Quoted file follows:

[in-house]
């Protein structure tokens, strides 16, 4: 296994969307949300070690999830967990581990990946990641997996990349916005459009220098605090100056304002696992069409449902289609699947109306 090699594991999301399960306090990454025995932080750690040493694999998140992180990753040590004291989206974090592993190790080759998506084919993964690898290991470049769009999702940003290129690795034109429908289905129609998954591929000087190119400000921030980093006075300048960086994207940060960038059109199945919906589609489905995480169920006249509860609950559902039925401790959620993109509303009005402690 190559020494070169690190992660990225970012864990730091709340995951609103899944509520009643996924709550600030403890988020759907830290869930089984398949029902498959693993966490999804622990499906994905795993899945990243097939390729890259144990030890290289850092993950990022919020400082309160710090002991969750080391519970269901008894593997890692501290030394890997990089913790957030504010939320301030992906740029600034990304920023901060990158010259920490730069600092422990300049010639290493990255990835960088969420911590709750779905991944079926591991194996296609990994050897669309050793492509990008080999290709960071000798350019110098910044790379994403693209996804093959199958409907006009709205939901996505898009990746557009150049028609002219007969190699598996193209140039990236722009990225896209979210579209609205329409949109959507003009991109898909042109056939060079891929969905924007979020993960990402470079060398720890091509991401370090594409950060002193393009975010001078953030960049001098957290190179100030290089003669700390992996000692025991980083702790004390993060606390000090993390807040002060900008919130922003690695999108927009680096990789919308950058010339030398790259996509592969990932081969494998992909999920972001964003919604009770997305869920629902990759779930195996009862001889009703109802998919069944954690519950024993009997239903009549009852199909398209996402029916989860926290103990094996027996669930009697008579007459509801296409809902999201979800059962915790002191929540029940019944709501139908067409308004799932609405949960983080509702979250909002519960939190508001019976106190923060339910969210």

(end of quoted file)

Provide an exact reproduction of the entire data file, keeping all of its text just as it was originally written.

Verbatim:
[in-house]
């Protein structure tokens, strides 16, 4: 296994969307949300070690999830967990581990990946990641997996990349916005459009220098605090100056304002696992069409449902289609699947109306 090699594991999301399960306090990454025995932080750690040493694999998140992180990753040590004291989206974090592993190790080759998506084919993964690898290991470049769009999702940003290129690795034109429908289905129609998954591929000087190119400000921030980093006075300048960086994207940060960038059109199945919906589609489905995480169920006249509860609950559902039925401790959620993109509303009005402690 190559020494070169690190992660990225970012864990730091709340995951609103899944509520009643996924709550600030403890988020759907830290869930089984398949029902498959693993966490999804622990499906994905795993899945990243097939390729890259144990030890290289850092993950990022919020400082309160710090002991969750080391519970269901008894593997890692501290030394890997990089913790957030504010939320301030992906740029600034990304920023901060990158010259920490730069600092422990300049010639290493990255990835960088969420911590709750779905991944079926591991194996296609990994050897669309050793492509990008080999290709960071000798350019110098910044790379994403693209996804093959199958409907006009709205939901996505898009990746557009150049028609002219007969190699598996193209140039990236722009990225896209979210579209609205329409949109959507003009991109898909042109056939060079891929969905924007979020993960990402470079060398720890091509991401370090594409950060002193393009975010001078953030960049001098957290190179100030290089003669700390992996000692025991980083702790004390993060606390000090993390807040002060900008919130922003690695999108927009680096990789919308950058010339030398790259996509592969990932081969494998992909999920972001964003919604009770997305869920629902990759779930195996009862001889009703109802998919069944954690519950024993009997239903009549009852199909398209996402029916989860926290103990094996027996669930009697008579007459509801296409809902999201979800059962915790002191929540029940019944709501139908067409308004799932609405949960983080509702979250909002519960939190508001019976106190923060339910969210």